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The United States Drug Enforcement Administration (DEA) invites the public to participate in National Prescription Drug Take Back Day. This day is held on the last Saturday during April and October each calendar year. Law enforcement agencies, pharmacies, and other organizations like the Alabama Cooperative Extension System hold special drug take-back drives. These drives enable people to safely dispose of unwanted prescriptions and over-the-counter medication.

The Problems

The National Center for Health Statistics reports that more than one hundred thousand people die each year because of drug overdoses. During stressful times, people often look for comfort in illegal and prescription drugs such as opioids that may be readily accessible inside a home. Such risks to humans and the environment call for enhanced outreach to ensure the safe removal of unwanted and expired medications from households worldwide.

Unfortunately, many people improperly dispose of unused pharmaceuticals and personal care products (PPCPs) that are non-medicinal chemicals. These products make their way into the environment through sewer systems or landfills. PPCPs can travel through sewer systems and arrive at wastewater treatment facilities that are not equipped to remove them from the water completely. As a result, compounds left in treated water can cycle back into drinking water.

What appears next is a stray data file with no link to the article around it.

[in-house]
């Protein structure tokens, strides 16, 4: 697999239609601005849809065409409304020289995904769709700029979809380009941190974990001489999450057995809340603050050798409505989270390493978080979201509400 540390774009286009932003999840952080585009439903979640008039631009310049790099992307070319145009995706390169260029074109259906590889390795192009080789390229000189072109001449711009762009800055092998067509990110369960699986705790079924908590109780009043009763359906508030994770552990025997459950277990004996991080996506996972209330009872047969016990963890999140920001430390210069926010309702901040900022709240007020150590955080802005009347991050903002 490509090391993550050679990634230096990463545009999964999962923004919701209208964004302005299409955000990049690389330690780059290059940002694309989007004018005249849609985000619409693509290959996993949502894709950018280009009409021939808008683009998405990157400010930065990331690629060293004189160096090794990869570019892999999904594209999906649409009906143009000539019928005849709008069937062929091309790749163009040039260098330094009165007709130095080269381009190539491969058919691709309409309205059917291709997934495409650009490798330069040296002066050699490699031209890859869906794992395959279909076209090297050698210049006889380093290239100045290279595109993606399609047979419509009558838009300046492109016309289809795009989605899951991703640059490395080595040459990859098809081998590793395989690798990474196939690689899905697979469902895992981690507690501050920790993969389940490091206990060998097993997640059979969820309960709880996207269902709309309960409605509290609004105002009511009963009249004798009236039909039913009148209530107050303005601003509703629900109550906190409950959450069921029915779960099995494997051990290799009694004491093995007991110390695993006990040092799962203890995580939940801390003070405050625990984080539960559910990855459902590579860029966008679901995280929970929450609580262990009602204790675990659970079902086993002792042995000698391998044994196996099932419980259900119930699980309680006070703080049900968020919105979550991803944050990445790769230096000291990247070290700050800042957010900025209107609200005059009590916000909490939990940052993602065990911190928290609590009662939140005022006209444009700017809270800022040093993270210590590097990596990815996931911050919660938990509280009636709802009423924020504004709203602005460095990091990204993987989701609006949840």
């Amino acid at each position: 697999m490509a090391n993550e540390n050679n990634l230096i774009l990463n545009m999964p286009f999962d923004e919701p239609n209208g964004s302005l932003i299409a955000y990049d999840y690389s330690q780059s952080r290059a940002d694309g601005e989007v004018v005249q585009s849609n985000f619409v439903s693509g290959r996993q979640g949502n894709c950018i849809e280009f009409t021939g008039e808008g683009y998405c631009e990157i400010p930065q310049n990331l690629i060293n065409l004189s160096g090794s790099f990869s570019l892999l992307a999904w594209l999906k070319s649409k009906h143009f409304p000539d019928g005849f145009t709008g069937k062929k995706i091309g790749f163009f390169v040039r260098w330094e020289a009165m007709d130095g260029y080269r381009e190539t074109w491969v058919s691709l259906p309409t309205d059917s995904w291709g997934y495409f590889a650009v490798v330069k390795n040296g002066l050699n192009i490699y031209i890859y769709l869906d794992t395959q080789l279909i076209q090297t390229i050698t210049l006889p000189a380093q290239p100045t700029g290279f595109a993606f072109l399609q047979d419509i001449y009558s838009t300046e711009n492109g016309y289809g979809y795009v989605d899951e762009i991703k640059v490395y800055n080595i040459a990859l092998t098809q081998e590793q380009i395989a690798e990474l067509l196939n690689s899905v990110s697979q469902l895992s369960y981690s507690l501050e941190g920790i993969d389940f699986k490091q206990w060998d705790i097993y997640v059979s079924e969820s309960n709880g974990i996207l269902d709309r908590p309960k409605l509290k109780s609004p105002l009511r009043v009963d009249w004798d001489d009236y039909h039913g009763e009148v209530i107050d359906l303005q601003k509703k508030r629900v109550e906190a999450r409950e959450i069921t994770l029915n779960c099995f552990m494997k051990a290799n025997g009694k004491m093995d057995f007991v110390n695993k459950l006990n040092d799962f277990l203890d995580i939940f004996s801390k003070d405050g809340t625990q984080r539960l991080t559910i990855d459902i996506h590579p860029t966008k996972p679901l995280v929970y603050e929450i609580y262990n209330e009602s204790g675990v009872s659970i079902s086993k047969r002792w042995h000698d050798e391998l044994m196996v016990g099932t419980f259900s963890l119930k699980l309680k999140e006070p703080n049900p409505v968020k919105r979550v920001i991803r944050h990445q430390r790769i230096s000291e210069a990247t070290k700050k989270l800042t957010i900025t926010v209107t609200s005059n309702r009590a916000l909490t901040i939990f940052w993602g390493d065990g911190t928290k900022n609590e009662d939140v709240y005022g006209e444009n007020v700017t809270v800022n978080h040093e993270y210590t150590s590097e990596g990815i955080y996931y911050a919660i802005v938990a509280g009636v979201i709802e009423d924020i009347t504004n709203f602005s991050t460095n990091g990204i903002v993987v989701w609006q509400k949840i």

People are advised to take an active role in eliminating PPCPs from the environment since humans are responsible for their existence. An easy way to do that is to participate in drug take-back drives. Drugs, as well as personal care products, are collected by law enforcement officers at designated sites or by using prescription drop boxes.

Prescription Drug Boxes

Prescription drop boxes are one of the best ways to eliminate unwanted prescription and over-the-counter drugs at any time. Find a list of drop boxes established through Alabama Extension partnerships on the Disposing of Unused Medication webpage.

You can contact your local police department or pharmacy to find the nearest drop box in your area. You can also visit DEA’s Diversion Control Division’s website to find a drop box near you.

Note: Be sure to remove all medication labels before bringing pill bottles or other containers to a drop-off location in your community.

For More Information

 Additional drug take-back and other resources are available at:

For more information about Urban Extension environmental programs, contact Urban Environmental Specialist Karnita Garner at (256) 372-8331.